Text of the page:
in rising to move that the Bill be read a second time that day six months, said, he could not congratulate the hon. Member for Brighton (Mr. Fawcett) upon the perseverance he had shown in bringing forward the Bill after the House had so decisively rejected it. No large constituency had expressed itself in favour of the measure, while the great body of the ratepayers were strongly opposed to it. Looking at the vast increase that had been made in late years in the local burdens, the House should be very careful not to add to the local rates. The hon. Member had said that the addition that would be made to the local rates by this measure would be very trifling; but he found from a Return that the expenses at the last election at Liverpool, which would be thrown upon the local rates by this Bill, amounted to £900 for each candidate. It might also be said that the borough rates and the county rates were only trifling in amount when compared with the taxation of the country. That might be the case, but it should not be forgotten that these rates had been increased by degrees. First, bridges were added to the county rates; next, gaols; then lunatic asylums; and, lastly, the police. These expenses, added together, had increased the local charges from £1,720,000 in 1796, to £15,000,000, the present amount, and it would be most unwise to add to the burden at a time when the question what relief should be afforded to the ratepayer out of the Imperial Revenue was about to be brought forward. There was no wish on the part of that House to exclude working men from seats in it; indeed, he should be very glad to see them there, but the Bill would rather hinder than facilitate their being returned as Members of Parliament. He did not think that Her Majesty's Government, in the face of the declaration made by the Prime Minister the other night, that he would not consent that any addition should be made to the local burdens, would give their support to this Bill. The provisions of the measure, too, were most defective; for instance, no provision had been made for taxing the statement of the expenses to be made by the Returning Officer, and it was very imperfect in its details. Believing that even if the Bill were to be read a second time, there would be no chance of its receiving the sanction of Parliament during the present Session, he begged to move that it be read a second time that day six months.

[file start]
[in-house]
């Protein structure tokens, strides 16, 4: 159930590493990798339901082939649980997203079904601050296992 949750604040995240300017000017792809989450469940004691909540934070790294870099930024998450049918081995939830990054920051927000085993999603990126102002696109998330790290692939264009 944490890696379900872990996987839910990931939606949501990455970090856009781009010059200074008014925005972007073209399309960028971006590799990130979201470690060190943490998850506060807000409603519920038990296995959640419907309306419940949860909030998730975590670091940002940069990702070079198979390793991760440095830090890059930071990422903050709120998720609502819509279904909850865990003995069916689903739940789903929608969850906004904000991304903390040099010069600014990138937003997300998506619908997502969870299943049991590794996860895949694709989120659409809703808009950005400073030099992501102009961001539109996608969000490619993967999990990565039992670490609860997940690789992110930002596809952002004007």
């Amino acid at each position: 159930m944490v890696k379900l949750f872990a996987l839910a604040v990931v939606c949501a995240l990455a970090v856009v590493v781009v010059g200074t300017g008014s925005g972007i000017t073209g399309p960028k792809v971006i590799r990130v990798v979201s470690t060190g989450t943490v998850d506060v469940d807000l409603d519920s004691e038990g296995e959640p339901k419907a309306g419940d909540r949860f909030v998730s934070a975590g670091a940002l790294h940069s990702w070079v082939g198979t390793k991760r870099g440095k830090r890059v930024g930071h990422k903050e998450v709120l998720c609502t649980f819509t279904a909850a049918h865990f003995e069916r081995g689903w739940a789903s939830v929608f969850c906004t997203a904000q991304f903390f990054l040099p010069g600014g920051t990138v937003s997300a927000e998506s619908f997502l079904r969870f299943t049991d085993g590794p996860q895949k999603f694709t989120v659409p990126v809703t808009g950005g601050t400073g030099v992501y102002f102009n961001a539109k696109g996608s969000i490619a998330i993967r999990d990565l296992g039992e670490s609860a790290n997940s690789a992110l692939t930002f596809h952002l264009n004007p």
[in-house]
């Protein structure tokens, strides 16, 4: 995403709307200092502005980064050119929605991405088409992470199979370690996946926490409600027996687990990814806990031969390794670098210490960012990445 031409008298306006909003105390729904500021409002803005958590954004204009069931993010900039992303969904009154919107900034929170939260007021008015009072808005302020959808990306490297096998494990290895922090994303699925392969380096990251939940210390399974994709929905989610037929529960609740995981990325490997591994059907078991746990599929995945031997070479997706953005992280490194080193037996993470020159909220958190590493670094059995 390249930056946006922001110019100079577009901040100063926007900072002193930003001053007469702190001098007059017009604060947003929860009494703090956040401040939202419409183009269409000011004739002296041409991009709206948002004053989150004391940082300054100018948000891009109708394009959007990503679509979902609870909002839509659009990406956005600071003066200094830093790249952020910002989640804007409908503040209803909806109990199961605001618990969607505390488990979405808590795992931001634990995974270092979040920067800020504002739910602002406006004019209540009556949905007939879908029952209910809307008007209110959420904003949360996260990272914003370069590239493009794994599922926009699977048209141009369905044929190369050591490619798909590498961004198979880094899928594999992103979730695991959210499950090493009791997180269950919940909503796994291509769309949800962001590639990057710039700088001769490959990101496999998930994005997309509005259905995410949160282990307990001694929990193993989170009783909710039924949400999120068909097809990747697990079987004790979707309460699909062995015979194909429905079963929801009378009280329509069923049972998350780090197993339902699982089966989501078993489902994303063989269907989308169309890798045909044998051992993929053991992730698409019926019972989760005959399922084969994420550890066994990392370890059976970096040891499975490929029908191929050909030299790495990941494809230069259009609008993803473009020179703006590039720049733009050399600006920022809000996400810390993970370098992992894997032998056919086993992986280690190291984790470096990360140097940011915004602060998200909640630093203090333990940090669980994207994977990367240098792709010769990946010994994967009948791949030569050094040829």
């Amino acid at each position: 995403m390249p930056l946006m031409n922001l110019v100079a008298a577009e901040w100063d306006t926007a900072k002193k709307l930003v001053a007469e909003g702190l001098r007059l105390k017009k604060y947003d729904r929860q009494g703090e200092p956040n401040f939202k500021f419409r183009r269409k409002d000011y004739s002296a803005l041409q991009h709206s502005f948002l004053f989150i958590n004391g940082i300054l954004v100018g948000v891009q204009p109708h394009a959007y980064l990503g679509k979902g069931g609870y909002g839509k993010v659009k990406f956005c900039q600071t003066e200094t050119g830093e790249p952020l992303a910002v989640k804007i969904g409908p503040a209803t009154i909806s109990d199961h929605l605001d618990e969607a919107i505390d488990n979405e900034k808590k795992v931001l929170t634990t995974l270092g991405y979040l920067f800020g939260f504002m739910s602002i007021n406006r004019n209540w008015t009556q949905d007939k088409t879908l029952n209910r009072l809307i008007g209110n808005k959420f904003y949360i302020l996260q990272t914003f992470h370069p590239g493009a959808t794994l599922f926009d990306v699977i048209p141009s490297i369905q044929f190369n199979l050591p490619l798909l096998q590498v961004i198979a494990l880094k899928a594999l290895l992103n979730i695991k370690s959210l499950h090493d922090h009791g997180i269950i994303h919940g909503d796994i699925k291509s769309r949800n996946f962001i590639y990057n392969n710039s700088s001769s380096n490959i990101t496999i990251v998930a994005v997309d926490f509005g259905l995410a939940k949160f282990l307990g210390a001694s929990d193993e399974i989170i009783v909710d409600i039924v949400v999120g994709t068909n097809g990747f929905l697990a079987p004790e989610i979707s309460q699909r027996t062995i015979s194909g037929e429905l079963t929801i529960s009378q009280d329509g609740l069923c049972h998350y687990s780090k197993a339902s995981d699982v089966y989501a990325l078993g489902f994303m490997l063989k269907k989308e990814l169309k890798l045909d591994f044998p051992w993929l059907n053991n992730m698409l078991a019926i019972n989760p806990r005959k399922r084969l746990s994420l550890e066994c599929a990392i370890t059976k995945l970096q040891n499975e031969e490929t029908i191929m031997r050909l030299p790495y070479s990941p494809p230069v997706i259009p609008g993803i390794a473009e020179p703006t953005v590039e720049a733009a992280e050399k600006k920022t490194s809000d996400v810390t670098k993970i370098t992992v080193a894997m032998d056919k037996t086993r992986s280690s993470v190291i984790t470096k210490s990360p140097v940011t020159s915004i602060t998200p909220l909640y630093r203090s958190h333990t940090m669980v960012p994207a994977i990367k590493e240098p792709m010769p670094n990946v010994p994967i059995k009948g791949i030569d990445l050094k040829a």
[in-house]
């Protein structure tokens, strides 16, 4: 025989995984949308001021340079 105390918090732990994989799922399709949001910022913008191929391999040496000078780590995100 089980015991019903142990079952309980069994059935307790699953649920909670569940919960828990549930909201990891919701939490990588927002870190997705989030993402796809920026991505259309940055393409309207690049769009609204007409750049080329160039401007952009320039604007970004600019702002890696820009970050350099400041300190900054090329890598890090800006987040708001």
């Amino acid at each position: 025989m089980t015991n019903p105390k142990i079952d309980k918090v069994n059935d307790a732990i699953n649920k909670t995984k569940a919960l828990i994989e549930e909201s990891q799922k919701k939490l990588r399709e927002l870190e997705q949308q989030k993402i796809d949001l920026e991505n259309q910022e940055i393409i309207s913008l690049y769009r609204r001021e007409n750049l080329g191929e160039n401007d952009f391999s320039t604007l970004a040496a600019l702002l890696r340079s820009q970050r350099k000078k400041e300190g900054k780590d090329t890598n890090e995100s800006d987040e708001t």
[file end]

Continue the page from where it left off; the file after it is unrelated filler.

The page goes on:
in seconding the Amendment, said, his great objection to the Bill was, that it would add considerably to the burdens of the ratepayers. The addition to the rates would be immediate, but the relief that the country was now expecting to the rates from the Government measures might be a long way off. The present local burdens were quite heavy enough, and there ought to be no addition to them. That was a Bill to relieve rich men from their necessary election expenses and to throw them upon the local rates, and that he altogether objected to. The hon. Member for Brighton (Mr. Fawcett) deplored the circumstances that recent legislation had thrown obstacles in the way of men of moderate means finding seats in that House; but if that was a fact, what a commentary it was upon the proceedings of the great Liberal party, for all the measures now complained of had been passed during the period in which that party had been in office. After having had the control of political affairs with few intervals for nearly the last 30 years, one of their most prominent Members was obliged to confess that the result of their reforms had been to throw the whole of the seats in that House into the hands of the rich. With regard to the hon. Member's wish to see members of the working classes sitting in that House, if they remembered what large sums had been raised during the last few years by working men to carry out objects which they thought promoted their interests, he (Mr. Floyer) thought they would be of opinion that, if working men thought it worth their while, they could also collect sufficient subscriptions to enable some of their own class to obtain seats in that House. It was, however, a mere delusion to suppose that this Bill would have any effect, except in respect of a very small portion of the expenses in the case of a contested election. The speech of the hon. Member for Brighton (Mr. Fawcett) indicated that he was the advocate of a failing cause. The Bill was very superficially and carelessly drawn. One of its clauses threw upon counties the expenses of a county election. The Bill did not show whether or not those expenses were to be defrayed out of what was called County Stock, to which a large number of boroughs contributed, or by a special county rate. If those expenses were to be defrayed out of County Stock, then the boroughs which contributed to the county rate in addition to paying the expenses of their respective elections of Members of Parliament, would have to contribute to the payment of the expenses of the county election. He quite agreed with the observation of his hon. Friend the Member for East Cumberland (Mr. W. N. Hodgson) that the Bill did not provide any check with reference to the payment by the county treasurer of bills presented to him. They might be by carpenters and masons, and any persons for materials supplied and work done in connection with a Parliamentary election. The Bill did not appoint any person to examine these accounts, and if he sanctioned them, to give a certificate in favour of their payment. At present the treasurer paid only such bills as were certified by the Justices of the Quarter or Petty Sessions. In these days there was too much legislation of the careless character that belonged to this Bill. The hon. Member for Brighton talked about the excellence of large principles; but when he proposed that other people's money should be spent, he ought, at any rate, to have laid down clearly in his Bill a plan on which that money should be spent. The local burdens throughout the country had been recently increased very much, and he (Mr. Floyer) had no desire to add to those burdens—to put on the last feather that would break the horse's back. No case had been made out for the Bill; the country at large had not demanded that it should be passed, and, under existing circumstances, he held that it was the duty of hon. Members of that House to their constituents to oppose it.